Is Noncontact Normothermic Wound Therapy Cost Effective for the Treatment of Stages 3 and 4 Pressure Ulcers?

Author(s): 
Alex Macario, MD, MBA;1 Franklin Dexter, MD, PhD2

This is greater than the 45-percent healing rate at six months measured among patients with pressure ulcers at VA long-term care facilities.57 Rates of healing reported in that study are derived from administrative data and, as such, are likely to be underestimates of the true healing rate, which may explain why our model had a greater six-month healing rate. The underestimation may arise as patients whose ulcers healed and who then developed new pressure ulcers were considered not healed. Also, many patients had more than one ulcer and were not counted as healed unless all of their pressure ulcers had healed. Third, healing of pressure ulcers in patients that were discharged was not included. That study also found that 31 percent of patients with stage 4 ulcers would be healed at six months. In another study, a national nursing home chain similarly reported a 40-percent healing rate for stage 3 pressure ulcers and a 34-percent healing rate for stage 4.58 Both of these rates are within a few percentage points of what our model predicts.

     3. Our model predicts that the mean length of treatment for a stage 3 ulcer receiving standard care, from initial occurrence to complete healing, will equal 153 days. This is consistent with a wound closure rate of 0.1cm2/day as documented by Ferrell59 for a 16cm2 wound (as per our base case). Also, a study of long-term care patients with pressure ulcers found mean treatment length to equal 116 days.60

     Advanced wound care products compete with one another and with other medical treatments for reimbursement from federal and commercial payers. Thus, we also completed a second literature search to compare the efficacy of NNWT to topical negative pressure, another advanced wound care product.61 We found one prospective trial with a total of 24 participants that evaluated the effectiveness of topical negative pressure on 36 chronic wounds.62 However, this study did not report statistical analyses, and healing data for the subset of patients who had pressure ulcers was not reported. Additional well-controlled, blinded, “head-to-head” clinical trials, as well as studies of the use of NNWT in nonresearch protocol settings, are necessary.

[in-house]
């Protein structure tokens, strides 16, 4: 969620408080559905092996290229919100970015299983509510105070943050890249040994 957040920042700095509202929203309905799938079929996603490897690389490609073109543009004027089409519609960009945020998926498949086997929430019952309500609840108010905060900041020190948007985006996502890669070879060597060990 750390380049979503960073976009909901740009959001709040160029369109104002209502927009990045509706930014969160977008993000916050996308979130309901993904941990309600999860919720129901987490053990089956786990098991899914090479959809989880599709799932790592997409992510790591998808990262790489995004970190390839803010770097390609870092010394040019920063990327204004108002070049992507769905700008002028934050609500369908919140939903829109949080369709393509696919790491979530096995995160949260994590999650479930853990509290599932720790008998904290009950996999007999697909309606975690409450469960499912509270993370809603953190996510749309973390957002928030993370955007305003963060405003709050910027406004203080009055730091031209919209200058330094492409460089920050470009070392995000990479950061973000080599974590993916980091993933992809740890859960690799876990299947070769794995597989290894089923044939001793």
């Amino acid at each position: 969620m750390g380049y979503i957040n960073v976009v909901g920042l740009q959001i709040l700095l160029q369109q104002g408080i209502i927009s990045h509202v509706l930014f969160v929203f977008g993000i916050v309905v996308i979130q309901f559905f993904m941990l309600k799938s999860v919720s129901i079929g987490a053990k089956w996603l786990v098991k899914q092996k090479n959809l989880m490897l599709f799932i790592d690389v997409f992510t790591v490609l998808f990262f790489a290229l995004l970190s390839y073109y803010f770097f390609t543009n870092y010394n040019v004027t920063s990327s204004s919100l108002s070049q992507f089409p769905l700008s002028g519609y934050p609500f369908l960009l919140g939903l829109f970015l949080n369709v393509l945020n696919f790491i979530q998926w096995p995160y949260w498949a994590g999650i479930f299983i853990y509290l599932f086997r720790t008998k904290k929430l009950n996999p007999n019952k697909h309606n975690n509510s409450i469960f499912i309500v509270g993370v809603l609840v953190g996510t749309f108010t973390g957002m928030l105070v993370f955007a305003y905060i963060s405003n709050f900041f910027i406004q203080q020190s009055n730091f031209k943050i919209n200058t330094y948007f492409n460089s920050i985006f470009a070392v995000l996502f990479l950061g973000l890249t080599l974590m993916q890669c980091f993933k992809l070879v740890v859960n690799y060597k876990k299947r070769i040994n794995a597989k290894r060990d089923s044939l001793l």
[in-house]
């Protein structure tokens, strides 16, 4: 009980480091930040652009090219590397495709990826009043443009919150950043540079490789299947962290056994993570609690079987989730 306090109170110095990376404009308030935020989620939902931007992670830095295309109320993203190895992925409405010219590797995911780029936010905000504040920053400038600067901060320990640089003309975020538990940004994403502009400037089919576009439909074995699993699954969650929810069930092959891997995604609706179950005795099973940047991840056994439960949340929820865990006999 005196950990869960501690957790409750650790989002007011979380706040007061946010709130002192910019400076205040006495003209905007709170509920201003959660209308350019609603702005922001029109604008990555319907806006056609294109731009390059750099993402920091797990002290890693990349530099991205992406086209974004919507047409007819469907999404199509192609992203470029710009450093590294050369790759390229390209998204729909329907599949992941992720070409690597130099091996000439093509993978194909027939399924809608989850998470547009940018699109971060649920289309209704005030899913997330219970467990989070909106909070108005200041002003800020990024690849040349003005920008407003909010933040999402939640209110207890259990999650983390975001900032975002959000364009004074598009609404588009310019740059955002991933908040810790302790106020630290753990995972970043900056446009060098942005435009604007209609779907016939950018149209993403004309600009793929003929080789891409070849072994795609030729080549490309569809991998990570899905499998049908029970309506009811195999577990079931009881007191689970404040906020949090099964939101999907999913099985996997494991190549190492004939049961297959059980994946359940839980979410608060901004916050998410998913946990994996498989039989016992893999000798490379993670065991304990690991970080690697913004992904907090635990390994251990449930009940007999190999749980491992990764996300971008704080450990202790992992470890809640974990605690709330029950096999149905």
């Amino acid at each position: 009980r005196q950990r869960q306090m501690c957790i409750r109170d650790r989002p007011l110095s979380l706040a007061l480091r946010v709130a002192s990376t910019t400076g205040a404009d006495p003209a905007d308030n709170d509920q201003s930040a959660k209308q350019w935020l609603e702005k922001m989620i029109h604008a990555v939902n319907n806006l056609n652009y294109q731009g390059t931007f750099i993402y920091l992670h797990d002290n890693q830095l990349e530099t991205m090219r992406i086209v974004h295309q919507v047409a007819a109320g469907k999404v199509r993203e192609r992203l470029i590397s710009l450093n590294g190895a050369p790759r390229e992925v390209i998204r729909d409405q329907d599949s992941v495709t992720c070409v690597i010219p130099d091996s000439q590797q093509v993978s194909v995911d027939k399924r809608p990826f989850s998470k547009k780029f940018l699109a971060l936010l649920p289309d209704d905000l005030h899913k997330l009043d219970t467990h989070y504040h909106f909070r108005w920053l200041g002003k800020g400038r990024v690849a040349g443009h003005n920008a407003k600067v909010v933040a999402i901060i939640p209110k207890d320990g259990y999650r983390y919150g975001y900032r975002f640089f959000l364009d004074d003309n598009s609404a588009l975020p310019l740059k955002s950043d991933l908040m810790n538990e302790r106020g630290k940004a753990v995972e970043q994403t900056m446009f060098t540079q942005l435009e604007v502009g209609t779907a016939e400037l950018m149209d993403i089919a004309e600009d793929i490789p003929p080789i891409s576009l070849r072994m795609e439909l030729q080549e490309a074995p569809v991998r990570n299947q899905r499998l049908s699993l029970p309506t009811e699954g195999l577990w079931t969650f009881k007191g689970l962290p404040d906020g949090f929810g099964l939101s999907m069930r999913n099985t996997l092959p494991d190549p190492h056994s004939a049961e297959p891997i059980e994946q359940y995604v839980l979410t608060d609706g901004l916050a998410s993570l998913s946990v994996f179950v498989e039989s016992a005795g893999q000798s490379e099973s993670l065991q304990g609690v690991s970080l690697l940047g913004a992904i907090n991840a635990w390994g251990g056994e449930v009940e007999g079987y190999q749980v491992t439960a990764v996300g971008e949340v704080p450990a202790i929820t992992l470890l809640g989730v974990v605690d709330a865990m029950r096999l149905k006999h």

In our modeling, we assumed that transition probabilities from one health state to another remained constant as time went on (e.g., probability of healing after the first eight-week time period was equal to the probability of healing in the fourth eight-week time period). However, it may be that the efficacy of both standard and NNWT treatments decreases as a pressure ulcer ages. We simulated decreasing efficacy of both treatments as the pressure ulcer aged and found no significant impact on overall results.

     Costs, outcomes, and benefits can be analyzed from different points of view—the patient, the provider, the payer, or society as a whole.63 For example, the cost of a medical service to the payer (insurance company) equals the percentage of charges actually paid by the payer. However, the relevant cost to the patient is the out-of-pocket expense (not covered by insurance) plus other costs (e.g., inability to work) incurred due to illness. A different way to assign a cost for nursing services may have impacted the cost model. For example, from the facility’s perspective, nursing care time may be considered a fixed cost, as staff are paid regardless of whether there is one more or one less pressure ulcer to treat. However, we assumed that having a provider take care of a pressure ulcer is an incremental cost to society, as is commonly done in cost-effectiveness studies, to reflect that from society’s point of view, there is a cost for the provider’s time and expertise.

     Our computer simulation study has several limitations.

References: 

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